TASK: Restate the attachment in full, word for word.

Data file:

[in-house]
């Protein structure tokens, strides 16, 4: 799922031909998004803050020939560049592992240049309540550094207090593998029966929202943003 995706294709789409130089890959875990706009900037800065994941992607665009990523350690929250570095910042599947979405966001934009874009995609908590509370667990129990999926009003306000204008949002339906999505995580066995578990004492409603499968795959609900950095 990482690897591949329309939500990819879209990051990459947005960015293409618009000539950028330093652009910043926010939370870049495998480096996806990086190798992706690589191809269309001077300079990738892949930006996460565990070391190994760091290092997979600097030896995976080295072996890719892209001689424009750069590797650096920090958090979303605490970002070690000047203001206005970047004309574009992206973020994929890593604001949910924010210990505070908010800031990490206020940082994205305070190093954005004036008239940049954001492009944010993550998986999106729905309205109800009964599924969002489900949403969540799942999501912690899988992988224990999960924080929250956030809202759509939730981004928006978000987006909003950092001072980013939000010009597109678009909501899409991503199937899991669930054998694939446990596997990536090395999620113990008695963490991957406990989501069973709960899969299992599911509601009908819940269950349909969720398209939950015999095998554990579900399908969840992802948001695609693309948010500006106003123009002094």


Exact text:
[in-house]
């Protein structure tokens, strides 16, 4: 799922031909998004803050020939560049592992240049309540550094207090593998029966929202943003 995706294709789409130089890959875990706009900037800065994941992607665009990523350690929250570095910042599947979405966001934009874009995609908590509370667990129990999926009003306000204008949002339906999505995580066995578990004492409603499968795959609900950095 990482690897591949329309939500990819879209990051990459947005960015293409618009000539950028330093652009910043926010939370870049495998480096996806990086190798992706690589191809269309001077300079990738892949930006996460565990070391190994760091290092997979600097030896995976080295072996890719892209001689424009750069590797650096920090958090979303605490970002070690000047203001206005970047004309574009992206973020994929890593604001949910924010210990505070908010800031990490206020940082994205305070190093954005004036008239940049954001492009944010993550998986999106729905309205109800009964599924969002489900949403969540799942999501912690899988992988224990999960924080929250956030809202759509939730981004928006978000987006909003950092001072980013939000010009597109678009909501899409991503199937899991669930054998694939446990596997990536090395999620113990008695963490991957406990989501069973709960899969299992599911509601009908819940269950349909969720398209939950015999095998554990579900399908969840992802948001695609693309948010500006106003123009002094």